The 7mm Sierra Single Shot Handgun bullets share the same short range deficiencies as their 6mm bullets, but at least they'll expand reliably on deer to at least 250-260 yards, the farthest I've shot deer with them.

    In between you have your choice between 25 cal and 6.5mm bullets. I'm leery of either simply because of the probability that available rifle bullets will be too tough at such low velocities and there are no handgun bullets available.

    Draw your own conclusions about how much that all applies to sheep. But if it was me doing the building and the hunting, I'd go with the 7mm TCU or some other 7mm variation on that parent case, then develop my loads around the Sierra Single Shot Pistol Bullet. I'd also plan on doing a whale of a lot of expansion testing at longer ranges just to determine for myself the range limits for expansion. I have no doubt the gun would be a tack driver. But hitting a sheep can be a very different thing than killing quickly with this round. What happens if that trophy of a lifetime steps out of sight after the shot and walks a couple of hundred yards like my deer? What are the chances it's going to end up at the bottom of a cliff or chute?

  5. #5
    Member Matt's Avatar
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    What was the asking price for the Kimber 257 Roberts?

  6. #6
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    I'm interested in number #1. and #3. Is this guy locale to Alaska?

    In answer to your question the .257 Roberts is all the ctg you need for sheep.
    "The tree of liberty must be refreshed from time to time with the blood of patriots and tryants." (Thomas Jefferson

  7. #7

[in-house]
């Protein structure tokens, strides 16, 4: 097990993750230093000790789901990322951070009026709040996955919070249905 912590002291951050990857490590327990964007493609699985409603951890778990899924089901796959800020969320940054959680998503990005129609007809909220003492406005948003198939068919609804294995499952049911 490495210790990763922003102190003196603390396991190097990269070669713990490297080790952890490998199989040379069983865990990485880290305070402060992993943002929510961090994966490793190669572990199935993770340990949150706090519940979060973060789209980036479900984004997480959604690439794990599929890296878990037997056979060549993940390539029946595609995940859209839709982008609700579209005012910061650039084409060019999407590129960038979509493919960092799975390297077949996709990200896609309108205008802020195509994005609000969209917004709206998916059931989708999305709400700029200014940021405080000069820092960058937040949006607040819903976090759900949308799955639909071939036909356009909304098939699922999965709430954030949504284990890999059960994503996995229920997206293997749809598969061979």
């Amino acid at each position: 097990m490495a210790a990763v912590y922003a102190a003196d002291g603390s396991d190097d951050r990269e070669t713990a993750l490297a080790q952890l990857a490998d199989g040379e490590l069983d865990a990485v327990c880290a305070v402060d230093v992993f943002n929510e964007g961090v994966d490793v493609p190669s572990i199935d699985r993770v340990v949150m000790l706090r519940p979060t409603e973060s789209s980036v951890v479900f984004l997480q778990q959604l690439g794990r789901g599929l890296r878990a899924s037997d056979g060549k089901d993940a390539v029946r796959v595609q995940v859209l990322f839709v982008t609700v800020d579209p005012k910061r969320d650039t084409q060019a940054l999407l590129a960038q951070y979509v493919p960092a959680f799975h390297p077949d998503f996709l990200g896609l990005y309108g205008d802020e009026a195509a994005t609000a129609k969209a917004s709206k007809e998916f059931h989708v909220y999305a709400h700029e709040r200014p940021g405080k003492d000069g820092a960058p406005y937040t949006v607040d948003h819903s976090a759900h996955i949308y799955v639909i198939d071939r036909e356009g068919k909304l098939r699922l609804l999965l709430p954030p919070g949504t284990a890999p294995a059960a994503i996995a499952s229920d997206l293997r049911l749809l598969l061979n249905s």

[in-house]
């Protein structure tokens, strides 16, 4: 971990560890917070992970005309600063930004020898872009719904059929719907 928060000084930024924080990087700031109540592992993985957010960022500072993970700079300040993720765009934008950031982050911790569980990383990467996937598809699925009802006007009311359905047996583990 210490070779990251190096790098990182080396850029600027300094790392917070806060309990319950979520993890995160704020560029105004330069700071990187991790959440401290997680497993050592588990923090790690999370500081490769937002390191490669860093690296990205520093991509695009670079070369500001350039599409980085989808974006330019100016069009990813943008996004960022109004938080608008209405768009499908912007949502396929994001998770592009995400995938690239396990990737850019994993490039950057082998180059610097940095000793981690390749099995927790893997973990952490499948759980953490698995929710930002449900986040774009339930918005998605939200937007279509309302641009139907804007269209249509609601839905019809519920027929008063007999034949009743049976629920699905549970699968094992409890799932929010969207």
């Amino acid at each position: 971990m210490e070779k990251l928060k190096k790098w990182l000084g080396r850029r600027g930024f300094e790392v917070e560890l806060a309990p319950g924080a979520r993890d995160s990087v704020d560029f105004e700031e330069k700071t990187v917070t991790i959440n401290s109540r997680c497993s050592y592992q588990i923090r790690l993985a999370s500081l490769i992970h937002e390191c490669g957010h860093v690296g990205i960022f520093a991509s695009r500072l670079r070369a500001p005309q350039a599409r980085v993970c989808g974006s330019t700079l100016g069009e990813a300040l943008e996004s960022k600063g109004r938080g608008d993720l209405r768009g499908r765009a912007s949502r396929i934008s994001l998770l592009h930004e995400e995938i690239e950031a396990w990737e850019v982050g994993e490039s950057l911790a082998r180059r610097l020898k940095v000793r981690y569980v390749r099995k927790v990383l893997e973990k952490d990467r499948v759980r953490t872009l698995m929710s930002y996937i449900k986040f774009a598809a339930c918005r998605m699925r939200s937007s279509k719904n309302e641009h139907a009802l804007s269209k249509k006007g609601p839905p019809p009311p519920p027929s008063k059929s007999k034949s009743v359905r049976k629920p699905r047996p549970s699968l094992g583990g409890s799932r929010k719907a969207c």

Default 257 Kimber

    This is a wildcat caliber that is based on the 222 Remington.
    The 222 Remington is a miniature 30/06 case. and when it is necked up to 257 it is a miniature version of the 35 Whelen.

    It was developed by Kimber during their first incarnation as a company.
    It can propel a 100 grain Speer bullet at 2700 fps. This is right up their with the 257 Roberts. However the 257 Kimber is a wildcat.


    The Three ULAs in question are a 22lr, and two model 20s.
    Model 20's are really super short actions like a mini-mauser action.

    They are lighter than other ULAs.

    The 6.8 SPC was developed as an alternative to the 223. It delivers about 2700 fps with 110 grain bullet which would be less than powerful but the new TTSX bullets make you wonder. It could be a really tiny gun.

    Many say the grendel 6.5 is better when it comes to velocity but the fact that the 6.8 can use 270 caliber bullets and is more popularly loaded is a bonus.

    This is pretty academic right now as I probably will hunt with 300 WBY or Winch mag in Mark V or Vanguard. I like both Wby has deluxe stock and if it is raining really hard down there then I will take the BC stocked 300 Winchester Mag. Either are very accurate for good distances.

    However, one of the ways that you can learn is to figure out a new paradigm.

    I will look into the TCUs because they might be interesting as well.

    Thanks everybody,

    Thomas

  8. #8

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    Quote Originally Posted by kaboku68 View Post

    I will look into the TCUs because they might be interesting as well.

    Thomas
    A big advantage of the TCU's is cost of dies and reamers for a custom rifle build. They're standard calibers, so you won't be sucking up the cost of custom dies or reamers. That 7mm Sierra Single Shot Pistol bullet is a sincere game getter at TCU and similar velocities, so I'd have lots of faith in it for sheep.